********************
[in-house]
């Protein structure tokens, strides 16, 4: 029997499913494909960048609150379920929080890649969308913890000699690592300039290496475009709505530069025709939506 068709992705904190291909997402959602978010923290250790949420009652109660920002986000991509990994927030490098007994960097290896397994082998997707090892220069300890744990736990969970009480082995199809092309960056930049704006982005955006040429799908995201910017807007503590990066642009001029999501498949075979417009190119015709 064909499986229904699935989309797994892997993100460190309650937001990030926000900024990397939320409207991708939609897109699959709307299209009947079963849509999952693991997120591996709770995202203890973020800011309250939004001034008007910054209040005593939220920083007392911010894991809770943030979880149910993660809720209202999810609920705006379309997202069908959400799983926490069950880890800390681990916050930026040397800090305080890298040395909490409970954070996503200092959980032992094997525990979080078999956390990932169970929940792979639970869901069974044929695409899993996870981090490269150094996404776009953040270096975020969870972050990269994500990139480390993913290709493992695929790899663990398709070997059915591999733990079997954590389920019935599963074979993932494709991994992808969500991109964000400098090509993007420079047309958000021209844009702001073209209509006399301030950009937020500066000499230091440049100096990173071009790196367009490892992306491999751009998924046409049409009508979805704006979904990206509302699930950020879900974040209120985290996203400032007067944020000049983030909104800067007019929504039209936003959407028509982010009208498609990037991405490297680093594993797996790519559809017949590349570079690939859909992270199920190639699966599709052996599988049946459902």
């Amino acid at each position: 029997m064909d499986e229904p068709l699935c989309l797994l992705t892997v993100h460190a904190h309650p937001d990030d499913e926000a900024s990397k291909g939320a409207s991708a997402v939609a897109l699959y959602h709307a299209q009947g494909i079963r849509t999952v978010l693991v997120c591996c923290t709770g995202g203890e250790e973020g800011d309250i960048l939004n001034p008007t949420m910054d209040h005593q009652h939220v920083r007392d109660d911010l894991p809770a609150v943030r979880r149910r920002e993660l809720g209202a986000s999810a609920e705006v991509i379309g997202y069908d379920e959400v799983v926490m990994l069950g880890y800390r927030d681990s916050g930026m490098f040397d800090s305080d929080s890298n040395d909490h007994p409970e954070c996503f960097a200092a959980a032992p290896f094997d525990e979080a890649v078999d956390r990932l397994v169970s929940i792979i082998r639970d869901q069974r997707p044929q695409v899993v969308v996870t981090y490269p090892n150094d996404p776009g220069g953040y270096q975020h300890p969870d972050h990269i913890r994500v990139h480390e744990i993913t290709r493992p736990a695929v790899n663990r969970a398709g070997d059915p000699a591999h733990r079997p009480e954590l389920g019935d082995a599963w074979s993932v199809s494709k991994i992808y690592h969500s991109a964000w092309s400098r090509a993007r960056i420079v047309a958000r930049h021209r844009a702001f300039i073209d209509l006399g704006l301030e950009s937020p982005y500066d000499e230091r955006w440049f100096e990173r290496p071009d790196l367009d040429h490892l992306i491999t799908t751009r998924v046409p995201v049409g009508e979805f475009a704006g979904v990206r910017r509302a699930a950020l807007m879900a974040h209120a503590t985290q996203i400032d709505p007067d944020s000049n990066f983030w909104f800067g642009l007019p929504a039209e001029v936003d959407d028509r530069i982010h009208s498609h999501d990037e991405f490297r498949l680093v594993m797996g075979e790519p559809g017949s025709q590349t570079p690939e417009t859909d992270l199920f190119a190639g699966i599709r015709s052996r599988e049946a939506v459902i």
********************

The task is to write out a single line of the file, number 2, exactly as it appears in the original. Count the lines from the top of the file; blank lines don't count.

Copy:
């Protein structure tokens, strides 16, 4: 029997499913494909960048609150379920929080890649969308913890000699690592300039290496475009709505530069025709939506 068709992705904190291909997402959602978010923290250790949420009652109660920002986000991509990994927030490098007994960097290896397994082998997707090892220069300890744990736990969970009480082995199809092309960056930049704006982005955006040429799908995201910017807007503590990066642009001029999501498949075979417009190119015709 064909499986229904699935989309797994892997993100460190309650937001990030926000900024990397939320409207991708939609897109699959709307299209009947079963849509999952693991997120591996709770995202203890973020800011309250939004001034008007910054209040005593939220920083007392911010894991809770943030979880149910993660809720209202999810609920705006379309997202069908959400799983926490069950880890800390681990916050930026040397800090305080890298040395909490409970954070996503200092959980032992094997525990979080078999956390990932169970929940792979639970869901069974044929695409899993996870981090490269150094996404776009953040270096975020969870972050990269994500990139480390993913290709493992695929790899663990398709070997059915591999733990079997954590389920019935599963074979993932494709991994992808969500991109964000400098090509993007420079047309958000021209844009702001073209209509006399301030950009937020500066000499230091440049100096990173071009790196367009490892992306491999751009998924046409049409009508979805704006979904990206509302699930950020879900974040209120985290996203400032007067944020000049983030909104800067007019929504039209936003959407028509982010009208498609990037991405490297680093594993797996790519559809017949590349570079690939859909992270199920190639699966599709052996599988049946459902």